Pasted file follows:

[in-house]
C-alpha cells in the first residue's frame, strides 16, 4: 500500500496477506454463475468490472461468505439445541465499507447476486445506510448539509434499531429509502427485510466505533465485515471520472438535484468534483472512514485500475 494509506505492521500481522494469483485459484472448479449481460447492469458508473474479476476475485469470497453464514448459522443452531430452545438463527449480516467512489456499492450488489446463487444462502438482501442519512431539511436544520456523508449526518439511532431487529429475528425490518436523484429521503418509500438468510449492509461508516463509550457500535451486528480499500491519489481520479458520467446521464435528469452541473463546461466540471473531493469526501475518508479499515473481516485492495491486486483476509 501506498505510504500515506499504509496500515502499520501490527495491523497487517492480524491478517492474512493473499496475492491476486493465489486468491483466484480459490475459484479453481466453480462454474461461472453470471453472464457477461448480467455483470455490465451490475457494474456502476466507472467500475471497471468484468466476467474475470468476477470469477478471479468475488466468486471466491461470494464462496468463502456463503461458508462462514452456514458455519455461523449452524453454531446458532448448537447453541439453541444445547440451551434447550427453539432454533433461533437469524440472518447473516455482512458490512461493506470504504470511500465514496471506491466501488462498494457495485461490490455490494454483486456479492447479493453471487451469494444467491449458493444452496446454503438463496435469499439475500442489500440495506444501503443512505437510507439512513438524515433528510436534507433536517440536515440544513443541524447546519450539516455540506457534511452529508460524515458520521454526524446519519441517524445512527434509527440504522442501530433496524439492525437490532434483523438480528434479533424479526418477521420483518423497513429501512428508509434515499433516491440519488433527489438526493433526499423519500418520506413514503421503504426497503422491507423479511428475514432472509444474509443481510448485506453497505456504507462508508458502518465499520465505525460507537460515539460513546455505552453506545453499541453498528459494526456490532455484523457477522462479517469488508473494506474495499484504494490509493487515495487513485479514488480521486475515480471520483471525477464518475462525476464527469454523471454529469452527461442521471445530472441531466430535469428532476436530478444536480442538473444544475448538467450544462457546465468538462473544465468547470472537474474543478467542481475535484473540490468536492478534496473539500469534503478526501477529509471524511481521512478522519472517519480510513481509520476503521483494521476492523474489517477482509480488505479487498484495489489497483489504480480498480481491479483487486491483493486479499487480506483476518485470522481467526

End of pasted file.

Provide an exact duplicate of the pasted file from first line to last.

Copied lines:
[in-house]
C-alpha cells in the first residue's frame, strides 16, 4: 500500500496477506454463475468490472461468505439445541465499507447476486445506510448539509434499531429509502427485510466505533465485515471520472438535484468534483472512514485500475 494509506505492521500481522494469483485459484472448479449481460447492469458508473474479476476475485469470497453464514448459522443452531430452545438463527449480516467512489456499492450488489446463487444462502438482501442519512431539511436544520456523508449526518439511532431487529429475528425490518436523484429521503418509500438468510449492509461508516463509550457500535451486528480499500491519489481520479458520467446521464435528469452541473463546461466540471473531493469526501475518508479499515473481516485492495491486486483476509 501506498505510504500515506499504509496500515502499520501490527495491523497487517492480524491478517492474512493473499496475492491476486493465489486468491483466484480459490475459484479453481466453480462454474461461472453470471453472464457477461448480467455483470455490465451490475457494474456502476466507472467500475471497471468484468466476467474475470468476477470469477478471479468475488466468486471466491461470494464462496468463502456463503461458508462462514452456514458455519455461523449452524453454531446458532448448537447453541439453541444445547440451551434447550427453539432454533433461533437469524440472518447473516455482512458490512461493506470504504470511500465514496471506491466501488462498494457495485461490490455490494454483486456479492447479493453471487451469494444467491449458493444452496446454503438463496435469499439475500442489500440495506444501503443512505437510507439512513438524515433528510436534507433536517440536515440544513443541524447546519450539516455540506457534511452529508460524515458520521454526524446519519441517524445512527434509527440504522442501530433496524439492525437490532434483523438480528434479533424479526418477521420483518423497513429501512428508509434515499433516491440519488433527489438526493433526499423519500418520506413514503421503504426497503422491507423479511428475514432472509444474509443481510448485506453497505456504507462508508458502518465499520465505525460507537460515539460513546455505552453506545453499541453498528459494526456490532455484523457477522462479517469488508473494506474495499484504494490509493487515495487513485479514488480521486475515480471520483471525477464518475462525476464527469454523471454529469452527461442521471445530472441531466430535469428532476436530478444536480442538473444544475448538467450544462457546465468538462473544465468547470472537474474543478467542481475535484473540490468536492478534496473539500469534503478526501477529509471524511481521512478522519472517519480510513481509520476503521483494521476492523474489517477482509480488505479487498484495489489497483489504480480498480481491479483487486491483493486479499487480506483476518485470522481467526